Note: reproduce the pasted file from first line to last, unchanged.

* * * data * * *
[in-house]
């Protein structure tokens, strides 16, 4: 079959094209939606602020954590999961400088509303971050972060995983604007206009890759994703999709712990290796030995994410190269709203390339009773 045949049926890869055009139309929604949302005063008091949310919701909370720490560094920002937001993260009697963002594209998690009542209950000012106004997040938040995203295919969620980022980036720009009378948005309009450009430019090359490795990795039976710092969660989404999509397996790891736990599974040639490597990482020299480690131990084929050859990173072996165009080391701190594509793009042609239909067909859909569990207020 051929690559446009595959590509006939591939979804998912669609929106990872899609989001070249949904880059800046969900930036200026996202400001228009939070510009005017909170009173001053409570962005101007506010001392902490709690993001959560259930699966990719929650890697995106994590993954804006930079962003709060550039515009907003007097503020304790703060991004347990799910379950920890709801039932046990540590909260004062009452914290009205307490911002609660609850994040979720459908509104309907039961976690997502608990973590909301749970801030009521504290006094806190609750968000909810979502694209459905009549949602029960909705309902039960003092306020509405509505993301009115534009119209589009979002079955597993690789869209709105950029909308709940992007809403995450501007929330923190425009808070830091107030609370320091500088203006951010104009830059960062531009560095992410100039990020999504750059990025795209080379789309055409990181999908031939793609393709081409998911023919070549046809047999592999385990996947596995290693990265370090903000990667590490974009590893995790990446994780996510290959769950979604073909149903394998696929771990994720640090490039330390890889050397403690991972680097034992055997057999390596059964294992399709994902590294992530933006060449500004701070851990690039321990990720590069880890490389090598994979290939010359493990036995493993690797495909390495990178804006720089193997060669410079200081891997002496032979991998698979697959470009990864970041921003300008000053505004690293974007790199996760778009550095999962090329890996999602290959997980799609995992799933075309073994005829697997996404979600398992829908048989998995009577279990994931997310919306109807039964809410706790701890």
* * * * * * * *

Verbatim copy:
[in-house]
């Protein structure tokens, strides 16, 4: 079959094209939606602020954590999961400088509303971050972060995983604007206009890759994703999709712990290796030995994410190269709203390339009773 045949049926890869055009139309929604949302005063008091949310919701909370720490560094920002937001993260009697963002594209998690009542209950000012106004997040938040995203295919969620980022980036720009009378948005309009450009430019090359490795990795039976710092969660989404999509397996790891736990599974040639490597990482020299480690131990084929050859990173072996165009080391701190594509793009042609239909067909859909569990207020 051929690559446009595959590509006939591939979804998912669609929106990872899609989001070249949904880059800046969900930036200026996202400001228009939070510009005017909170009173001053409570962005101007506010001392902490709690993001959560259930699966990719929650890697995106994590993954804006930079962003709060550039515009907003007097503020304790703060991004347990799910379950920890709801039932046990540590909260004062009452914290009205307490911002609660609850994040979720459908509104309907039961976690997502608990973590909301749970801030009521504290006094806190609750968000909810979502694209459905009549949602029960909705309902039960003092306020509405509505993301009115534009119209589009979002079955597993690789869209709105950029909308709940992007809403995450501007929330923190425009808070830091107030609370320091500088203006951010104009830059960062531009560095992410100039990020999504750059990025795209080379789309055409990181999908031939793609393709081409998911023919070549046809047999592999385990996947596995290693990265370090903000990667590490974009590893995790990446994780996510290959769950979604073909149903394998696929771990994720640090490039330390890889050397403690991972680097034992055997057999390596059964294992399709994902590294992530933006060449500004701070851990690039321990990720590069880890490389090598994979290939010359493990036995493993690797495909390495990178804006720089193997060669410079200081891997002496032979991998698979697959470009990864970041921003300008000053505004690293974007790199996760778009550095999962090329890996999602290959997980799609995992799933075309073994005829697997996404979600398992829908048989998995009577279990994931997310919306109807039964809410706790701890």